Around the beginning of the 19th century, the Golden Age of Danish Painting emerged to form a distinct national style for the first time since the Middle Ages. It has a style drawing on Dutch Golden Age painting its landscape painting, depicting northern light, soft but allows strong contrasts of colour; the treatment of scenes is an idealized version of reality, but unpretentiously so, appearing more realist than is the case. Interior scenes small portrait groups, are common, with a similar treatment of humble domestic objects and furniture of the artist's circle of friends. Little Danish art was seen outside the country although the Danish-trained leader of German Romantic painting Caspar David Friedrich was important in spreading its influence in Germany. A crucial figure was Christoffer Wilhelm Eckersberg, who had studied in Paris with Jacques-Louis David and was further influenced towards Neo-Classicism by the sculptor Bertel Thorvaldsen. Eckersberg taught at the Academy from 1818 to 1853, becoming director from 1827 to 1828, was an important influence on the following generation, in which landscape painting came to the fore.
He taught most of the leading artists of the period, including: Wilhel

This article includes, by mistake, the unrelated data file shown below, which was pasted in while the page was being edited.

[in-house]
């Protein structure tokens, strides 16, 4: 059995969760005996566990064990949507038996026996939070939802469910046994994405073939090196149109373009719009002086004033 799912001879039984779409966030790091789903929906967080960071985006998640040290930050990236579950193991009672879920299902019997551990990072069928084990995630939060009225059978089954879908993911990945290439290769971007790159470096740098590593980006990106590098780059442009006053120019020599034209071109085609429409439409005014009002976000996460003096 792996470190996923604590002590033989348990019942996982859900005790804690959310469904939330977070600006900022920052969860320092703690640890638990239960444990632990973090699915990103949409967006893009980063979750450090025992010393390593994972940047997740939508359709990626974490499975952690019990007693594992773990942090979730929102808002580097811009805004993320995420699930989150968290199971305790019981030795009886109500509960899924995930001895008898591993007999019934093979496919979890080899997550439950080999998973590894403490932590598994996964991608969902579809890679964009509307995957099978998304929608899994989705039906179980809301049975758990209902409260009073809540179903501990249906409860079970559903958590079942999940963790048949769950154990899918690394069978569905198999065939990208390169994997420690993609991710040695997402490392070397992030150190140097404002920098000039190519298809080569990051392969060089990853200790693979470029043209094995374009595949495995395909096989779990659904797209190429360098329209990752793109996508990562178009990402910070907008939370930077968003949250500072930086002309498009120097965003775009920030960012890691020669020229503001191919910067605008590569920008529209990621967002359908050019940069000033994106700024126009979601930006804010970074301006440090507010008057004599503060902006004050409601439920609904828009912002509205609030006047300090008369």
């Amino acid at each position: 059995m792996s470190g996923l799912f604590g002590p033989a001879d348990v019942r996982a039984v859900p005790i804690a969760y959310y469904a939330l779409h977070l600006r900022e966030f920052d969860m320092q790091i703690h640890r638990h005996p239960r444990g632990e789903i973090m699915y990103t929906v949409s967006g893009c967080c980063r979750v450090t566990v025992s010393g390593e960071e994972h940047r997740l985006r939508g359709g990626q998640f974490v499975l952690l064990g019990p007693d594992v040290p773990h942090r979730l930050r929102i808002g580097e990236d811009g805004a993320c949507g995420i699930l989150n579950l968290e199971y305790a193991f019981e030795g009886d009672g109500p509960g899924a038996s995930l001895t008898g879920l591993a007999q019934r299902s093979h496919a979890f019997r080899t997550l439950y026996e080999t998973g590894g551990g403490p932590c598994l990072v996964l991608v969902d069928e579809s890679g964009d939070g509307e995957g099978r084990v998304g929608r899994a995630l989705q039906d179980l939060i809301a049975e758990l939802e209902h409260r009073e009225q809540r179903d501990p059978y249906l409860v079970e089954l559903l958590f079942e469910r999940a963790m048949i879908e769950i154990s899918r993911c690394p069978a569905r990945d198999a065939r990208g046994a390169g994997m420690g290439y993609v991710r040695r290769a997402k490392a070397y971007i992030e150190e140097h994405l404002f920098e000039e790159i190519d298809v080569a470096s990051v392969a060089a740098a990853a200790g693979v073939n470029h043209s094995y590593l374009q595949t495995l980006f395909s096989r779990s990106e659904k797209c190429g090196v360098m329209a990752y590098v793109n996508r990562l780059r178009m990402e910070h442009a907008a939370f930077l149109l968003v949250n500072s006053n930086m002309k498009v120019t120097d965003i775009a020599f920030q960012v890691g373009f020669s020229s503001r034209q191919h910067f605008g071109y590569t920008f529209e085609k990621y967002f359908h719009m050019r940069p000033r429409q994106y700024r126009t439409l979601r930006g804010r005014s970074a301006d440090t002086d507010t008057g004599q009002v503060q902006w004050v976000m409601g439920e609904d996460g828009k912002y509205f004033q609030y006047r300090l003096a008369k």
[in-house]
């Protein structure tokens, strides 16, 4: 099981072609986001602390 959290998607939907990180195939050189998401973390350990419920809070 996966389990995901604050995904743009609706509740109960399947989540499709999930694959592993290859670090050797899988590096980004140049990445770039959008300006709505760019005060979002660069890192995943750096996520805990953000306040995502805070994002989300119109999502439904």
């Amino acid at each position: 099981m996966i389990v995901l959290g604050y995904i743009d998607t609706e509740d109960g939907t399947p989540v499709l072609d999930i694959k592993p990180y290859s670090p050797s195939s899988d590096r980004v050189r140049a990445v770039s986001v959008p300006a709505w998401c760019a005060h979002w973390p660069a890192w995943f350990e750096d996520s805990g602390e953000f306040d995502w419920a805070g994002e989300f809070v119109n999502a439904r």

Madrid is the capital of Spain and the largest municipality in both the Community of Madrid and Spain as a whole. The city has 3.3 million inhabitants and a metropolitan area population of 6.5 million. It is the third-largest city in the European Union, smaller than only London and Berlin, its monocentric metropolitan area is the third-largest in the EU, smaller only than those of London and Paris; the municipality covers 604.3 km2. Madrid lies on the River Manzanares in the Community of Madrid; as the capital city of Spain, seat of government, residence of the Spanish monarch, Madrid is the political and cultural centre of the country. The current mayor is Manuela Carmena from the party Ahora Madrid; the Madrid urban agglomeration has the third-largest GDP in the European Union and its influence in politics, entertainment, media, science and the arts all contribute to its status as one of the world's major global cities. Madrid is home to Real Madrid and Atlético Madrid. Due to its economic output, high standard of living, market size, Madrid is considered the leading economic hub of the Iberian Peninsula and of Southern Europe.